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I'd like to calculate the probability that at least N independent events out of a set of M events complete successfully. Each event Ei has a probability of success of Pi.

For example, if there are four independent events each with a unique probability of success:

E1: P1

E2: P2

E3: P3

E4: P4

How do I calculate that probability that at least 1 event will be successful? At least 2 events? 3 events? The order of successes does not matter. Thanks for any help!


The best answer I could find is here:

http://mathbits.com/MathBits/TISection/Statistics2/binomialAtMost.htm

Unfortunately for me, it doesn't look like there's an easy way to get rid of the looping (summation) to solve the problem.

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    $\begingroup$ Is this a question from a course or textbook? If so, please add the [self-study] tag & read its wiki. $\endgroup$ – gung - Reinstate Monica Oct 19 '16 at 1:18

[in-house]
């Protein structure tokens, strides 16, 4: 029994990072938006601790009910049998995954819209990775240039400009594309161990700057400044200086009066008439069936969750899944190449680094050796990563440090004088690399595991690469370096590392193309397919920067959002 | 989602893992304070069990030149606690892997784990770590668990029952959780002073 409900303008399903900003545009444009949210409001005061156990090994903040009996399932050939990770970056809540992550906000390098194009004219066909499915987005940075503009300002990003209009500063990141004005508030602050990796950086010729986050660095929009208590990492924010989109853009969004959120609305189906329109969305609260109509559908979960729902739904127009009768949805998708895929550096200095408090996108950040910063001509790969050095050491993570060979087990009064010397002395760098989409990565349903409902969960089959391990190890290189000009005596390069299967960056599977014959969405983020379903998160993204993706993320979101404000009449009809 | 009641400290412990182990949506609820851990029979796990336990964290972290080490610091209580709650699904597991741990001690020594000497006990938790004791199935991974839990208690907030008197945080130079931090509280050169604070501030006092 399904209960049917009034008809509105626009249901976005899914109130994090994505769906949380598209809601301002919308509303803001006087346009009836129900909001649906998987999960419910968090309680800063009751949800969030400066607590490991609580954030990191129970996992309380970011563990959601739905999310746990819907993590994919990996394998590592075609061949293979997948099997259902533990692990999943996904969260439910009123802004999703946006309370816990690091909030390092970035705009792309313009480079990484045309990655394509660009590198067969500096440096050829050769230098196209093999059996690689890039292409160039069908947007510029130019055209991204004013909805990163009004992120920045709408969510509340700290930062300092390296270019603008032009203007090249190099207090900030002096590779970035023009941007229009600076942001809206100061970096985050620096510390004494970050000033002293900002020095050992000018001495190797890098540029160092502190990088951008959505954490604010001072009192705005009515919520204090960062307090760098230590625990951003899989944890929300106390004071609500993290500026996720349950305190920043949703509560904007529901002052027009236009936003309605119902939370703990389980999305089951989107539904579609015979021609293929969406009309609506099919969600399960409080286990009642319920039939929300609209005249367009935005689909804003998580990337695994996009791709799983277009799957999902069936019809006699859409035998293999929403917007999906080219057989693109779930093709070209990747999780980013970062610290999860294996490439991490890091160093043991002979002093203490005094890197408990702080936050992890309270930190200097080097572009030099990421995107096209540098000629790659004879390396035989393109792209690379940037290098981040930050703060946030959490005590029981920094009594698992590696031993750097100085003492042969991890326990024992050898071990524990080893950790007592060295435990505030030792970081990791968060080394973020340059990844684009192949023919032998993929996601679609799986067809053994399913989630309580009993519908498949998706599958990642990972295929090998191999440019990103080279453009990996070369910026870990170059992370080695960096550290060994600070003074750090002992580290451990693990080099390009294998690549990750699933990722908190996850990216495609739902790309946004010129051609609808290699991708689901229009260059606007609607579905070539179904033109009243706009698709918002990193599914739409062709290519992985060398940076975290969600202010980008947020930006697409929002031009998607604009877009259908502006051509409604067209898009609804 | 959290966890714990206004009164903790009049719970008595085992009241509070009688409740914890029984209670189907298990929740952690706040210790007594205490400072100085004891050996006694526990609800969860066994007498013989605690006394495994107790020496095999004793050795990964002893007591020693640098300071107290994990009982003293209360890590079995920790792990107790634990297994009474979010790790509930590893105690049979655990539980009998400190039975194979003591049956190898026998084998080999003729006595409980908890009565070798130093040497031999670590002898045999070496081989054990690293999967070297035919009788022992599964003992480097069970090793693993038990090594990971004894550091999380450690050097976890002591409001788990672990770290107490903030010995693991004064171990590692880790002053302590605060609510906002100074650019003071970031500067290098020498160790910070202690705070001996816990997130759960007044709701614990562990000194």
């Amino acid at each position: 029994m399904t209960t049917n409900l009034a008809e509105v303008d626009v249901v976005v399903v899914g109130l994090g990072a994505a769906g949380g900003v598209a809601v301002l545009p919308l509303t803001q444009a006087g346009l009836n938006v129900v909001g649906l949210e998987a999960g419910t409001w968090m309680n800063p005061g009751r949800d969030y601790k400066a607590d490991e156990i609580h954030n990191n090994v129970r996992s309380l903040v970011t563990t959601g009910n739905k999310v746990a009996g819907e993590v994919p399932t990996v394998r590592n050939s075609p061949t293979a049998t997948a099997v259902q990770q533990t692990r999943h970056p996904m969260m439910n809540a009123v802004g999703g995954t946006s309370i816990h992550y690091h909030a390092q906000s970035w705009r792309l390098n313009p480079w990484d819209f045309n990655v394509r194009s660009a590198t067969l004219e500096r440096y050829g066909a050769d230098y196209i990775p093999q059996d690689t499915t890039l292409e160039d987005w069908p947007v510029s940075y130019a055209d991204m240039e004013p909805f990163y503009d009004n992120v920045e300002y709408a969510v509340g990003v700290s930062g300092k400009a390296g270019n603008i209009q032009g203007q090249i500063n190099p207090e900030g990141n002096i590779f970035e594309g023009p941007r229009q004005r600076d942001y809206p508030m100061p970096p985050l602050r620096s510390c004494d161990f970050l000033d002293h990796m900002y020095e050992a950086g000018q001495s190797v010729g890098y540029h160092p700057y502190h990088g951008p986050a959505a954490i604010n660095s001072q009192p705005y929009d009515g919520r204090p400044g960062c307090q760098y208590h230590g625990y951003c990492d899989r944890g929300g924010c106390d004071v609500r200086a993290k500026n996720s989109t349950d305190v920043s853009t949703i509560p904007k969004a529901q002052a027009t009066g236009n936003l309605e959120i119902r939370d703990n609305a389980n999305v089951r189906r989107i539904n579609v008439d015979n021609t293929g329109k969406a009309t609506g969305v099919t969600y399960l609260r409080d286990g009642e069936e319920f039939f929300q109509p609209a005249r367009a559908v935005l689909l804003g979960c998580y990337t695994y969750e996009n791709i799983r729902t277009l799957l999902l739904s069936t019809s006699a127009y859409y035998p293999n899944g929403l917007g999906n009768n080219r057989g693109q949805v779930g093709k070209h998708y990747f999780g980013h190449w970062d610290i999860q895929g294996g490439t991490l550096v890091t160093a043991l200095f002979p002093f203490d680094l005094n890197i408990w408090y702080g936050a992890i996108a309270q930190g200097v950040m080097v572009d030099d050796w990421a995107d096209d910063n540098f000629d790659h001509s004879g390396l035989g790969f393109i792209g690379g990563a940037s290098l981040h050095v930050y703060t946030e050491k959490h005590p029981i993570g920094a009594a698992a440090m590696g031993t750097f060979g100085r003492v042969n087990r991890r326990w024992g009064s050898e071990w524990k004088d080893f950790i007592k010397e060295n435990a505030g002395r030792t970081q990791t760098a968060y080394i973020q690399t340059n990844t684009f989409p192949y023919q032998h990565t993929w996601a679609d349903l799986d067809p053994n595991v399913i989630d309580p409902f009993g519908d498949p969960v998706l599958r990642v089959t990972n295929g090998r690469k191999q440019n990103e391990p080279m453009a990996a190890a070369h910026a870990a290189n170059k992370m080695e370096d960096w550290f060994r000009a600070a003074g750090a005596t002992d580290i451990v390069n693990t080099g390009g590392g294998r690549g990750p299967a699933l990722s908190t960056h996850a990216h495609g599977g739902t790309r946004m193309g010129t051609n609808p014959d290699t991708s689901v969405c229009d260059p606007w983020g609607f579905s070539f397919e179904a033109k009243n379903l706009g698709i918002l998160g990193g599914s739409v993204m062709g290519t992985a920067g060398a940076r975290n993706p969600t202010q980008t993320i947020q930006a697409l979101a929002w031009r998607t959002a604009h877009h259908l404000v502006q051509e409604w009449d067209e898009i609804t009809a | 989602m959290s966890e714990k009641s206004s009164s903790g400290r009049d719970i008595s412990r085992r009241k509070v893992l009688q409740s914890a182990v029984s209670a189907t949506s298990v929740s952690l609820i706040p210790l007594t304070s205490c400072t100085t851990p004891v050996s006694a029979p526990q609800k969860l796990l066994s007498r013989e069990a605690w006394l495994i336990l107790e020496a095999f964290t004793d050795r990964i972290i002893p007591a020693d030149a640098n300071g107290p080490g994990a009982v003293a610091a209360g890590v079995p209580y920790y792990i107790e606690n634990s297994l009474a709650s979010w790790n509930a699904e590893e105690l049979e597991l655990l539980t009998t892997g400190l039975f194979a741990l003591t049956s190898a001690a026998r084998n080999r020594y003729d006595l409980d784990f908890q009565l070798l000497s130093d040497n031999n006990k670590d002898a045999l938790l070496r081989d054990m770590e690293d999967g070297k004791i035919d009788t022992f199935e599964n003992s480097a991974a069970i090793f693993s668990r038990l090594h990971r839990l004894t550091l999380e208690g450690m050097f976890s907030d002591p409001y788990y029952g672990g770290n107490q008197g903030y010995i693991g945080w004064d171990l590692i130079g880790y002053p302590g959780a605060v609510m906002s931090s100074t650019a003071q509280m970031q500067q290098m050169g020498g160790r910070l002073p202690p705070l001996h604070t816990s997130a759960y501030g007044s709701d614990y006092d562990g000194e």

• $\begingroup$ This is not a course problem, it's actually a business problem (flight scheduling). I'm trying to calculate the probability of at least M of N flights being completed given that each flight has an individual probability of completion. I see how I can get exactly M of N events using binomial series, and I suppose that I can just add up M, M+1, ... N probabilities in a loop to get the overall probability. I was hoping there was a way to simplify the expression to one formula and not use a loop for computational efficiency. $\endgroup$ – dmjones Oct 21 '16 at 3:14
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The probability that no event occurs is$$\prod_i (1-p_i)$$hence the probability that at least one event occurs is$$1-\prod_i (1-p_i)$$The probability that exactly one event occurs is$$\sum_{j=1}^m p_j\prod_{i\ne j}(1-p_i)$$and so on. The probability of exactly $k$ events is thus $$\sum_{1\le i_1<i_2<\cdots<i_k\le m} \prod_{j=1}^k p_{i_j} \prod_{j=k+1}^m (1-p_{i_j})$$where the second product is on the indices that are not in the first group $\{i_1,\ldots,i_k\}$

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